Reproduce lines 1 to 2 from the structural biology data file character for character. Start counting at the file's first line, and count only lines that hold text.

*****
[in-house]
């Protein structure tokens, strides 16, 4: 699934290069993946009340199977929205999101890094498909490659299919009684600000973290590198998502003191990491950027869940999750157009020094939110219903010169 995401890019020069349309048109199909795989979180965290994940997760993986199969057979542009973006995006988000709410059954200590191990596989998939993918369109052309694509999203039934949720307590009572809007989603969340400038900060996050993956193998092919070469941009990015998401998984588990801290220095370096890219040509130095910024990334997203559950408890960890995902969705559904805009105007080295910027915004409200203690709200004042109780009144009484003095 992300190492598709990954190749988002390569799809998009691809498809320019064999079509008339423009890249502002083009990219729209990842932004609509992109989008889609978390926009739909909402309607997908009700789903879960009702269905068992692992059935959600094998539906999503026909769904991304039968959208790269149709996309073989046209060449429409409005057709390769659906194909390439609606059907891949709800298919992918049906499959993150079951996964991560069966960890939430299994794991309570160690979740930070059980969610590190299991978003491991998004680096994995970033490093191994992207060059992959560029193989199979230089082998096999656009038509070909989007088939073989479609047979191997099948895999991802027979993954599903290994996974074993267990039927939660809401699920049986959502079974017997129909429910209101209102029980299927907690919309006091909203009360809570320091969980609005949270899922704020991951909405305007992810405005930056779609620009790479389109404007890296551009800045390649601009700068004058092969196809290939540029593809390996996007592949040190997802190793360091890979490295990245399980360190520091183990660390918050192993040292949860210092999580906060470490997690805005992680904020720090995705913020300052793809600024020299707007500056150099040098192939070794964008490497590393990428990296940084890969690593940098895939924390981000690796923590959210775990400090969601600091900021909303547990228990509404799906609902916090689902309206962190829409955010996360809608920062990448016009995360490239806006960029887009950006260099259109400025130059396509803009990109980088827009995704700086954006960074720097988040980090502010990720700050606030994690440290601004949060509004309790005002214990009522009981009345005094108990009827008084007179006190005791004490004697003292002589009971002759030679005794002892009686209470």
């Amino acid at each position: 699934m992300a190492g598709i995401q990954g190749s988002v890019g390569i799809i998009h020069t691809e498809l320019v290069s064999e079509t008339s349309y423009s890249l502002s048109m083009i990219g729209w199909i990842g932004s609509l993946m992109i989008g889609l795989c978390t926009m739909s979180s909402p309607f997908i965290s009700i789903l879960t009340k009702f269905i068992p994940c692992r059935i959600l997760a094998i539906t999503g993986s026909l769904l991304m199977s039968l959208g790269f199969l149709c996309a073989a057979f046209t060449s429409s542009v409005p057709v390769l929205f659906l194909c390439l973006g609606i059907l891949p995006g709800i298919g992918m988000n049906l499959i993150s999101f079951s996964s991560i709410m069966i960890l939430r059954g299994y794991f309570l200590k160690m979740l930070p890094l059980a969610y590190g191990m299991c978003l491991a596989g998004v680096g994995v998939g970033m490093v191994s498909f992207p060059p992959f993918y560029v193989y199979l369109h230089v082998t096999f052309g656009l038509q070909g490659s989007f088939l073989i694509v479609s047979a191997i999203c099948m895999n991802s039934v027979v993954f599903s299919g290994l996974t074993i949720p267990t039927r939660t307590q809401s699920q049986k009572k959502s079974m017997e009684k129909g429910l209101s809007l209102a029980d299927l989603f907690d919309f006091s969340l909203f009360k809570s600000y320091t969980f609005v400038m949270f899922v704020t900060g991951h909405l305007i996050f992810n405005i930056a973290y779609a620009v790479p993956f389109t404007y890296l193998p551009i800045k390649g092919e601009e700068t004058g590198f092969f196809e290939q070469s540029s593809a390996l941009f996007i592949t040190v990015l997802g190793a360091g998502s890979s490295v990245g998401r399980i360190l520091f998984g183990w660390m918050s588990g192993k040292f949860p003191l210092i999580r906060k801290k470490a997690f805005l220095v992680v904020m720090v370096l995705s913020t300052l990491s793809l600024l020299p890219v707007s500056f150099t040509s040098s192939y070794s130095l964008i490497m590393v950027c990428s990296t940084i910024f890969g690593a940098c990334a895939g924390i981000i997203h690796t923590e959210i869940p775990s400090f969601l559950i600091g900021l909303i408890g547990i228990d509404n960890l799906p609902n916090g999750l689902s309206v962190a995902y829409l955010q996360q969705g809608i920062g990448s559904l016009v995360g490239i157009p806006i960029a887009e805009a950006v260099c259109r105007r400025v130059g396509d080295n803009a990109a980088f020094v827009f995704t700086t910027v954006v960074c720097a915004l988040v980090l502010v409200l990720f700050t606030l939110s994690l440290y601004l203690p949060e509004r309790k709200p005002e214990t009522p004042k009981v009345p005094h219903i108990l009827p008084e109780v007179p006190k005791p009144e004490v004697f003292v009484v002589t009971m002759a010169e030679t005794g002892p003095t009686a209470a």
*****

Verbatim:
[in-house]
């Protein structure tokens, strides 16, 4: 699934290069993946009340199977929205999101890094498909490659299919009684600000973290590198998502003191990491950027869940999750157009020094939110219903010169 995401890019020069349309048109199909795989979180965290994940997760993986199969057979542009973006995006988000709410059954200590191990596989998939993918369109052309694509999203039934949720307590009572809007989603969340400038900060996050993956193998092919070469941009990015998401998984588990801290220095370096890219040509130095910024990334997203559950408890960890995902969705559904805009105007080295910027915004409200203690709200004042109780009144009484003095 992300190492598709990954190749988002390569799809998009691809498809320019064999079509008339423009890249502002083009990219729209990842932004609509992109989008889609978390926009739909909402309607997908009700789903879960009702269905068992692992059935959600094998539906999503026909769904991304039968959208790269149709996309073989046209060449429409409005057709390769659906194909390439609606059907891949709800298919992918049906499959993150079951996964991560069966960890939430299994794991309570160690979740930070059980969610590190299991978003491991998004680096994995970033490093191994992207060059992959560029193989199979230089082998096999656009038509070909989007088939073989479609047979191997099948895999991802027979993954599903290994996974074993267990039927939660809401699920049986959502079974017997129909429910209101209102029980299927907690919309006091909203009360809570320091969980609005949270899922704020991951909405305007992810405005930056779609620009790479389109404007890296551009800045390649601009700068004058092969196809290939540029593809390996996007592949040190997802190793360091890979490295990245399980360190520091183990660390918050192993040292949860210092999580906060470490997690805005992680904020720090995705913020300052793809600024020299707007500056150099040098192939070794964008490497590393990428990296940084890969690593940098895939924390981000690796923590959210775990400090969601600091900021909303547990228990509404799906609902916090689902309206962190829409955010996360809608920062990448016009995360490239806006960029887009950006260099259109400025130059396509803009990109980088827009995704700086954006960074720097988040980090502010990720700050606030994690440290601004949060509004309790005002214990009522009981009345005094108990009827008084007179006190005791004490004697003292002589009971002759030679005794002892009686209470």